Click on the post to view the agenda for Monday's meeting. Please note the early start time. They are trying to accomodate the board members with high school choir students so they can attend the choral concert at 7pm. First item will be setting the tax levy in light of the latest budget information from the state based on the third Friday in September enrollment figures. I don't know what the protocol will be for public statements prior to the board vote. I will attempt to find out and post the information prior to the meeting, as well as the figures that will be used for the state aid contribution for the 10-11 budget.

Monday, October 11, 2010

Administrators' Reports for Tonights Board Meeting

Click on the post to view the administrators' reports for the meeting tonight. I would have provided these earlier, but as of 9pm last night, they weren't available. Speed reading is called for. The third Friday count was 20 less than expected, 9 less than last year. I haven't had time to read them all yet, so I'll have to power read before the meeting. Enjoy.

Sunday, October 10, 2010

Teachers' Unions Skewered in "Waiting for Superman"

In today's Wisconsin State Journal, there is a good review of the documentary "Waiting for Superman." Click on the post for the review. The author tries to paint a balanced picture of the movie, but it's clear that public education fares poorly and teachers unions are the culprit. The premise the director offers is that getting a good education is like winning the lottery. Mr. Guggenheim stated that his own children won the lottery because he could afford to send them to private school. I have not seen the movie nor read much about it, but I have made similar statements in this blog. The quality of public education ought not depend on the luck of where one lives. High quality education is an intrinsic right of every American child whether they live in Massachusettes or Louisiana. A country with the ingenuity to put a man on the moon ought to have the sheer fortitude to solve school finance woes. Perhaps putting a man on the moon is precisely why we cannot provide equitable high quality public education across America. It is, after all, a matter of priorities. A second review (http://host.madison.com/article_4f91a6a8-1179-5e4e-9212-4f0641507d12.html) is available as well that warns that the film is flawed because of its simplistic approach of demonizing the unions. An article in the Sunday paper featured Virtual Schools in Wisconsin and how the Madison School District projects to lose about $700,000 this school year in open enrollment out to virtual schools alone. (http://host.madison.com/wsj/news/local/education/local_schools/article_8710534e-d2f4-11df-98d6-001cc4c03286.html)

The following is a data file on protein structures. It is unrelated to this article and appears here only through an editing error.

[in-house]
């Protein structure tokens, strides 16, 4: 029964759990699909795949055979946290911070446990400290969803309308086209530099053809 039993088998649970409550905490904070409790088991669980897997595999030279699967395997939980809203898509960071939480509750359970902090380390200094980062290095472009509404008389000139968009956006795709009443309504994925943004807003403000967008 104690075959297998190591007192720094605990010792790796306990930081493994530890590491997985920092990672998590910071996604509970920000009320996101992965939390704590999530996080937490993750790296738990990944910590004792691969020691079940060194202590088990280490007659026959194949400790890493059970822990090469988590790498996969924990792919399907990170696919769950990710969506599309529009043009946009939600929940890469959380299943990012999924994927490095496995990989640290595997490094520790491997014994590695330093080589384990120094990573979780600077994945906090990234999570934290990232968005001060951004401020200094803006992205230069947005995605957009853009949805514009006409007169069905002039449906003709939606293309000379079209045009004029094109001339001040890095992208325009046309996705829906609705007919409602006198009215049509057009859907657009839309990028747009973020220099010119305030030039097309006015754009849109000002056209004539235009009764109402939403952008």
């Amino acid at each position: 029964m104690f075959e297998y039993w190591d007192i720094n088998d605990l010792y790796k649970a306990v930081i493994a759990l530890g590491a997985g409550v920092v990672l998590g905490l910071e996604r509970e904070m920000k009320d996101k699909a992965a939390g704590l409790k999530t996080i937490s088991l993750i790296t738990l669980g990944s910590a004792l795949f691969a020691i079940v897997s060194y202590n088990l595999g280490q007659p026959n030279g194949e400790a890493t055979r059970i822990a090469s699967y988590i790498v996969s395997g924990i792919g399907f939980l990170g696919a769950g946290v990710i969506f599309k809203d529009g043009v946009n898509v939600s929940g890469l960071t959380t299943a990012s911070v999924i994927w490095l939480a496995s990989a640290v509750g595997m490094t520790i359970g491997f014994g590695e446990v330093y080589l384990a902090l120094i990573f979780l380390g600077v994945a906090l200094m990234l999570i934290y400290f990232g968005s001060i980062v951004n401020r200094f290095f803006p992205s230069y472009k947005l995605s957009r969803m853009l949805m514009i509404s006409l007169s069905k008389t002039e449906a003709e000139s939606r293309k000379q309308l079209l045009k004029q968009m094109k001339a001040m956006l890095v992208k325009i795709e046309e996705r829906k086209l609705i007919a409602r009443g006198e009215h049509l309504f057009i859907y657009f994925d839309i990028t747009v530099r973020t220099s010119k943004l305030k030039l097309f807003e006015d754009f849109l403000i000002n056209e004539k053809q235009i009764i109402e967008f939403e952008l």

A third article last week featured parents of Madison West gifted and talented students who filed a complaint with the DPI charging that the school violates their childrens' right to an education by denying them access to gifted programming.

( http://host.madison.com/wsj/news/local/education/local_schools/article_0b363c3e-d0b0-11df-8157-001cc4c002e0.html )